Let me explain intensity files a bit.  First I have to get into some background (some of it a bit technical).  In a conventional LOR sequence, the files .las or .lms are in a human readable format that is VERY wordy for what it needs to do.  LOR software has the option to create a compressed version of that file - a .las.lcs or .lms.lcs that is far smaller, and no longer human readable.  In either case, when the show player is going to play the file, it has to read the entire file into memory, analyze and process the data and then start sending out the commands out one or more USB ports for LOR or DMX networks, or ethernet for E1.31 networks.  Because of the way that DMX operates, there can be a large amount of processing required prior to being able to send out the data to the controllers - I'll get to why later.  Every time that same song plays, the show player has to do all the processing all over again.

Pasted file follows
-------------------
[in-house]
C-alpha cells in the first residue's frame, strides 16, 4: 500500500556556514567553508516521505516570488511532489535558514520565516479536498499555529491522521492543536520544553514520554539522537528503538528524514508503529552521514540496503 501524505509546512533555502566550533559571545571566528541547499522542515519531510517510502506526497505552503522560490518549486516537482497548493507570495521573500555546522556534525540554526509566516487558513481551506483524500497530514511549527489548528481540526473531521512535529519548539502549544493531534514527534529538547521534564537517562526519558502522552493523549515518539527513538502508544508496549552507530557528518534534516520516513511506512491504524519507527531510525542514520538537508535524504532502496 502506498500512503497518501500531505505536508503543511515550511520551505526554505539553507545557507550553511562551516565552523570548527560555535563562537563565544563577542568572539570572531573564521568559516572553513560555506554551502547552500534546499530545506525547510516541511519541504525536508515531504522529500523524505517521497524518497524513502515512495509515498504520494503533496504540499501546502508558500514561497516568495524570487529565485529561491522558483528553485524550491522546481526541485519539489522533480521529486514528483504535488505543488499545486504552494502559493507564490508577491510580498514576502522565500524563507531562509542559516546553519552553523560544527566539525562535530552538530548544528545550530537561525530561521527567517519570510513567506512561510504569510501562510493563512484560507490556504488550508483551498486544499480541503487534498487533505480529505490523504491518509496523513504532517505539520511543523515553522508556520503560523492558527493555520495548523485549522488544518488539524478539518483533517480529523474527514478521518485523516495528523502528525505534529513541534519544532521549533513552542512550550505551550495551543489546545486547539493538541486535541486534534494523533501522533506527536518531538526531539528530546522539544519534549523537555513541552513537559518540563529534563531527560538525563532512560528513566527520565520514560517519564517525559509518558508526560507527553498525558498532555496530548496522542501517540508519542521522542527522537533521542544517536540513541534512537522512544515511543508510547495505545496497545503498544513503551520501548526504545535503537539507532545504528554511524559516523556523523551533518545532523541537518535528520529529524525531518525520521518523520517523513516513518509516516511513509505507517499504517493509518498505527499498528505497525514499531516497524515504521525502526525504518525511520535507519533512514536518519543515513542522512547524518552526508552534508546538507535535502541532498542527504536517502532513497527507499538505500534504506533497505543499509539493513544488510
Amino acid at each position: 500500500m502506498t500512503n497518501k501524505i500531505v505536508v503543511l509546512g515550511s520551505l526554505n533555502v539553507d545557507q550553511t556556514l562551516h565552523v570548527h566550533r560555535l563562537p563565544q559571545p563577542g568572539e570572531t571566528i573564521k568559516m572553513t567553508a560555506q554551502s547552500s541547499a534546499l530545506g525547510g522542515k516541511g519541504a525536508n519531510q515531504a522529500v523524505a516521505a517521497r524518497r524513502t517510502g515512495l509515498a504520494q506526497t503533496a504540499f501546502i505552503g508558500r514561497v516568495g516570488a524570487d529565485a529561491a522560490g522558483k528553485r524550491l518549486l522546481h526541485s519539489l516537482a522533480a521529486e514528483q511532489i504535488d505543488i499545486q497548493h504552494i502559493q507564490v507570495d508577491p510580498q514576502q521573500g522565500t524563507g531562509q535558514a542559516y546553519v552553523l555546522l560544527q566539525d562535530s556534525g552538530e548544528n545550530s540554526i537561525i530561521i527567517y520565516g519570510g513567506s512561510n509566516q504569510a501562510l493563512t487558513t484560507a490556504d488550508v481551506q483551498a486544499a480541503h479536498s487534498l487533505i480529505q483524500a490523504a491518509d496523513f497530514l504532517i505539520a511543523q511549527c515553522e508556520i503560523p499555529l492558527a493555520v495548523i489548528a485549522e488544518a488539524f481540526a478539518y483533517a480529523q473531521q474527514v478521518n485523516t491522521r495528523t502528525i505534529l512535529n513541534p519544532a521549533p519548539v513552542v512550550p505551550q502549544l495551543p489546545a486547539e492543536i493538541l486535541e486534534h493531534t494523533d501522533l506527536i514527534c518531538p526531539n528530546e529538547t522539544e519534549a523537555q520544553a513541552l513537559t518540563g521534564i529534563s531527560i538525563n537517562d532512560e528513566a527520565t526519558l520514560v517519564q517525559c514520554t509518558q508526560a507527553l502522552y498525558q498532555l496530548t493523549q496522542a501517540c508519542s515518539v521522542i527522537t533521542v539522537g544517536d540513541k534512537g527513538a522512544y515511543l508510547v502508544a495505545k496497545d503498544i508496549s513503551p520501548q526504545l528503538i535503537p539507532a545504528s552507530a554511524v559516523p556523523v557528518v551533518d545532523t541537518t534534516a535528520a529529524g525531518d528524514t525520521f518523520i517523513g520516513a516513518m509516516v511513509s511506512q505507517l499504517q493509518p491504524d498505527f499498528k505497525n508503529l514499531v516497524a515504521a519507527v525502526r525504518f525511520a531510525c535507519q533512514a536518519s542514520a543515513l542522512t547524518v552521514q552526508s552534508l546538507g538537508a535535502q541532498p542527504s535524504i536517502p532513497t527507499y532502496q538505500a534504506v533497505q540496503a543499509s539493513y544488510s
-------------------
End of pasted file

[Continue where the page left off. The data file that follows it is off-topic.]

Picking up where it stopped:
In the case of intensity files, that processing is all done once when the intensity file is created, and the only thing that the show player has to do is read the data off of disk and send the commands out the various USB and/or ethernet ports.  The only processing it to route the data to the correct data port.  If you are at all computer programming aware, it is similar to the difference between an interpreted vs compiled language.  Let me give an example.  In 2015, with a modest channel count increase from the previous year and the addition of one REALLY fast paced song, during pre-season testing, my show was not able to keep up during fast parts of the song.  Because of my networking, I did not believe I had a network congestion problem, but one look at the Windows task manager and the problem was obvious.  My old and slow Windows XP show computer simply was maxing out on CPU.  I already had the Pro license, so I simply re-exported that song from SuperStar as an intensity file and played it.  No problems with lag and the CPU was topping out at about 18%.